The growing ubiquity of surveillance cameras in public places is another example of the rapidly expanding use of technology to monitor our activities. I’ve already expressed my concern about tracking our web browsing habits and a potential solution to those privacy invasions. But how can we protect ourselves against technology that tracks our “real world” activities?
URME Surveillance is developing a solution, which it calls a Personal Surveillance Identity Prosthetic. Leo Selvaggio, an MFA student at Columbia College in Chicago (a city which more than 25,000 surveillance cameras also call home) wants to use his art and and some tech tricks to give the public a little more security.
Selvaggio’s goal is to provide anti-surveillance devices for the common good. He believes that simply going out in public shouldn’t necessitate subjecting oneself to surveillance. The answer? His products, branded under the name URME (read: You Are Me) allow people to “present an alternative identity” when in public.
Resisting The Shield
Inspired by his concern that there was a need to resist Chicago’s Virtual Shield, a network of high-tech cameras feeding into a hub which parses the images through military-grade facial recognition technology, as well as an extensive repository of personal data. Virtual Shield has, not surprisingly, provoked civil liberties concerns since its inception. The only way around this system would be to either hide one’s face (which itself is likely to attract attention and arouse suspicion), or, to stay indoors. But Selvaggio came up with an alternative: assume another identity.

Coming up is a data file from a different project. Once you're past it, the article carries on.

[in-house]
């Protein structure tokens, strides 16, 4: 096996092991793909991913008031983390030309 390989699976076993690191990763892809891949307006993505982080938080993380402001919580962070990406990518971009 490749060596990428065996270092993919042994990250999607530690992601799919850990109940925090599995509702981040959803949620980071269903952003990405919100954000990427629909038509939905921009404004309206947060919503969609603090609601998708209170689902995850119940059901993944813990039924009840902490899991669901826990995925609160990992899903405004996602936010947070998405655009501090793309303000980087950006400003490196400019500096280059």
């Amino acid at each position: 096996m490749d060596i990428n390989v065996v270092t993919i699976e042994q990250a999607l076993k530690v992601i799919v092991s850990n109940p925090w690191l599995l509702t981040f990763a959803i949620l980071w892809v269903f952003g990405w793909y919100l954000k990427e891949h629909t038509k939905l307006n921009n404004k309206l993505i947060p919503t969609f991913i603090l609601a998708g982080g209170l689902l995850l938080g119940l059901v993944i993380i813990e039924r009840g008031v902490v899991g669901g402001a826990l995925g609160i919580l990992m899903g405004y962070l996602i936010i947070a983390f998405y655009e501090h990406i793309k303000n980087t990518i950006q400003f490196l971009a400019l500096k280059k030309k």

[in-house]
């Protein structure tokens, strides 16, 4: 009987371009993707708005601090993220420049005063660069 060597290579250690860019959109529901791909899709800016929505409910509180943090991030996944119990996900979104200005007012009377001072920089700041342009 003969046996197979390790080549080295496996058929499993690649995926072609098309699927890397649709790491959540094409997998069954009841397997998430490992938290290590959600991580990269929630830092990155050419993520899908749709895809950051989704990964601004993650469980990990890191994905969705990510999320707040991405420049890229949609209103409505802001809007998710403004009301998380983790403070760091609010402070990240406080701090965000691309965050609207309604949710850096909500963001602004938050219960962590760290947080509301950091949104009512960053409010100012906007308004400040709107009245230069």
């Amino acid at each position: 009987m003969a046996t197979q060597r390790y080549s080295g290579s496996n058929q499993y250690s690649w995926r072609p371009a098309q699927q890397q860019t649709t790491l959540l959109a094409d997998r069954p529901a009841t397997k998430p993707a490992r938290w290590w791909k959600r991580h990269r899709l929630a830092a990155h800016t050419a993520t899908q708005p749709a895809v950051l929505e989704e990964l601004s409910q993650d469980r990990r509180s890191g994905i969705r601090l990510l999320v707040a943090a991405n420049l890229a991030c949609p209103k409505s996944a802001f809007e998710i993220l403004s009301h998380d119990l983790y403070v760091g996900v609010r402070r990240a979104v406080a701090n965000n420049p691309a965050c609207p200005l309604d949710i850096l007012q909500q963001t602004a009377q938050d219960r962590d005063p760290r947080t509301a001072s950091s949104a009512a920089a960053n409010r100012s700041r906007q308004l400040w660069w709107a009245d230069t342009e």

Alternative Identity Products
But whose identity would one assume? Selvaggio offers his own, in the form of an anti-surveillance mask bearing his own likeness. He has teamed up with the folks at ThatsMyFace.com to use state of the art 3D scanning and 3D printing to create a pigmented hard resin mask, so you too can look like him. The idea is not to hide from the camera, but to give it another identity to track.
The resin mask, dubbed the Personal Surveillance Identity Prosthetic, is currently for sale for $200. Selvaggio backs up his claim that he’s providing a public service by assuring us that he’s selling these at cost. If you like the idea, but aren’t ready to spring for the full 3D mask, there’s also a more affordable alternative in the form of a paper mask. These are available for $1 (or in bulk as the “Hacktivist Kit” for $.50 apiece), and he suggests that the low price makes them ideal for communities of activists.
He’s also got an open-source software-based video facial encryptor (currently for Mac only), which will find and replace up to five faces in a video file (with, yes, his own), so you can distribute videos without fear of being recognized.
URME has an Indiegogo page where it’s trying to raise funding for the project. You can see Leo Selvaggio (the real one, we think) explaining what he’s trying to do in his own words:
Selvaggio insists that he’s not actually against surveillance in all forms. But he does feel that the issue should be a matter of public discourse, and hopes that his products will keep this subject visibile. With his face everywhere, it will certainly keep him highly visible as well. But his promise to produce and sell his products at no profit seems to verify his sincerity.